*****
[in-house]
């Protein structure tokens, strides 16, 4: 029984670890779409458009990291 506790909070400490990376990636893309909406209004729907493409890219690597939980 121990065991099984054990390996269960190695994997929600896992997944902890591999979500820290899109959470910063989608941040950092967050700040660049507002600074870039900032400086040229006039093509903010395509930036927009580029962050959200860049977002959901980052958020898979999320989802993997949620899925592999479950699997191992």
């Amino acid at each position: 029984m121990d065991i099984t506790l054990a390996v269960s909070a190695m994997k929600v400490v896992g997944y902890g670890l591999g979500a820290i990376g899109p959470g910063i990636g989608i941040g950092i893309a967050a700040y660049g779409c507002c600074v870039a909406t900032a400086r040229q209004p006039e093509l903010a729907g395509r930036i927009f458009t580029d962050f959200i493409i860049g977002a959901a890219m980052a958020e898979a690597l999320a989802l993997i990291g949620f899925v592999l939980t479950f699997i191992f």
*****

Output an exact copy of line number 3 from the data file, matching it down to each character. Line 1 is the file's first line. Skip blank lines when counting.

């Amino acid at each position: 029984m121990d065991i099984t506790l054990a390996v269960s909070a190695m994997k929600v400490v896992g997944y902890g670890l591999g979500a820290i990376g899109p959470g910063i990636g989608i941040g950092i893309a967050a700040y660049g779409c507002c600074v870039a909406t900032a400086r040229q209004p006039e093509l903010a729907g395509r930036i927009f458009t580029d962050f959200i493409i860049g977002a959901a890219m980052a958020e898979a690597l999320a989802l993997i990291g949620f899925v592999l939980t479950f699997i191992f």